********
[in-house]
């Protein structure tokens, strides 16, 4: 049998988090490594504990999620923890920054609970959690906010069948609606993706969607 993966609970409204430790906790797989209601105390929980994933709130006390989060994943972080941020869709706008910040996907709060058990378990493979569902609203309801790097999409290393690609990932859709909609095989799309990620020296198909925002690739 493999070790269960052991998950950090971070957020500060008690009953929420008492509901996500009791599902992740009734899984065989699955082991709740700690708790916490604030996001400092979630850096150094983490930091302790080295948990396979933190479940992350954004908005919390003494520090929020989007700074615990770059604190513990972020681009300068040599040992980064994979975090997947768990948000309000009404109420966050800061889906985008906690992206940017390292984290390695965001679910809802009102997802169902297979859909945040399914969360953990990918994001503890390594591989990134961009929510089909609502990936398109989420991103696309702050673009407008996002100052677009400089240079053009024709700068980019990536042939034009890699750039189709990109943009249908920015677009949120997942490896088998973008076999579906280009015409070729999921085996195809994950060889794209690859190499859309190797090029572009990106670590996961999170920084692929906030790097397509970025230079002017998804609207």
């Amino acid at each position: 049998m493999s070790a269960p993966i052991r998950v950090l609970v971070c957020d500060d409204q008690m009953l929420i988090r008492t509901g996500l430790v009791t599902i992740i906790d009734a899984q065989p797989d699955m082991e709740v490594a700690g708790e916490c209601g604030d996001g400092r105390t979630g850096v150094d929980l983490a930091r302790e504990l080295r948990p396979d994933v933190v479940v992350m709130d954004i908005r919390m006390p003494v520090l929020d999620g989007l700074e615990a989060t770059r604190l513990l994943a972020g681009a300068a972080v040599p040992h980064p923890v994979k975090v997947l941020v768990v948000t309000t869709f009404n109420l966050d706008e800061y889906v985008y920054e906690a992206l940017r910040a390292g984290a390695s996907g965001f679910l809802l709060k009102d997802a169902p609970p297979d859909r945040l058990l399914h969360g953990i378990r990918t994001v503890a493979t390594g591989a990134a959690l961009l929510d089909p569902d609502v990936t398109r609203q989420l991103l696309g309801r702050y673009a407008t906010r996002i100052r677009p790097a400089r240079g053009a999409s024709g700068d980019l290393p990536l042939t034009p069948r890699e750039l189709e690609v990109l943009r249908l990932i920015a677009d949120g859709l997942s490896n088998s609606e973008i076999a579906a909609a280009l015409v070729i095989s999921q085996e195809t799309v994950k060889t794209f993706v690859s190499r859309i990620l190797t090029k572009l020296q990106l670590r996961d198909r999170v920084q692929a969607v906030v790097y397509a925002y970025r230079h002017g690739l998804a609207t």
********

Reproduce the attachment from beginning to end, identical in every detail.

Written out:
[in-house]
């Protein structure tokens, strides 16, 4: 049998988090490594504990999620923890920054609970959690906010069948609606993706969607 993966609970409204430790906790797989209601105390929980994933709130006390989060994943972080941020869709706008910040996907709060058990378990493979569902609203309801790097999409290393690609990932859709909609095989799309990620020296198909925002690739 493999070790269960052991998950950090971070957020500060008690009953929420008492509901996500009791599902992740009734899984065989699955082991709740700690708790916490604030996001400092979630850096150094983490930091302790080295948990396979933190479940992350954004908005919390003494520090929020989007700074615990770059604190513990972020681009300068040599040992980064994979975090997947768990948000309000009404109420966050800061889906985008906690992206940017390292984290390695965001679910809802009102997802169902297979859909945040399914969360953990990918994001503890390594591989990134961009929510089909609502990936398109989420991103696309702050673009407008996002100052677009400089240079053009024709700068980019990536042939034009890699750039189709990109943009249908920015677009949120997942490896088998973008076999579906280009015409070729999921085996195809994950060889794209690859190499859309190797090029572009990106670590996961999170920084692929906030790097397509970025230079002017998804609207």
């Amino acid at each position: 049998m493999s070790a269960p993966i052991r998950v950090l609970v971070c957020d500060d409204q008690m009953l929420i988090r008492t509901g996500l430790v009791t599902i992740i906790d009734a899984q065989p797989d699955m082991e709740v490594a700690g708790e916490c209601g604030d996001g400092r105390t979630g850096v150094d929980l983490a930091r302790e504990l080295r948990p396979d994933v933190v479940v992350m709130d954004i908005r919390m006390p003494v520090l929020d999620g989007l700074e615990a989060t770059r604190l513990l994943a972020g681009a300068a972080v040599p040992h980064p923890v994979k975090v997947l941020v768990v948000t309000t869709f009404n109420l966050d706008e800061y889906v985008y920054e906690a992206l940017r910040a390292g984290a390695s996907g965001f679910l809802l709060k009102d997802a169902p609970p297979d859909r945040l058990l399914h969360g953990i378990r990918t994001v503890a493979t390594g591989a990134a959690l961009l929510d089909p569902d609502v990936t398109r609203q989420l991103l696309g309801r702050y673009a407008t906010r996002i100052r677009p790097a400089r240079g053009a999409s024709g700068d980019l290393p990536l042939t034009p069948r890699e750039l189709e690609v990109l943009r249908l990932i920015a677009d949120g859709l997942s490896n088998s609606e973008i076999a579906a909609a280009l015409v070729i095989s999921q085996e195809t799309v994950k060889t794209f993706v690859s190499r859309i990620l190797t090029k572009l020296q990106l670590r996961d198909r999170v920084q692929a969607v906030v790097y397509a925002y970025r230079h002017g690739l998804a609207t």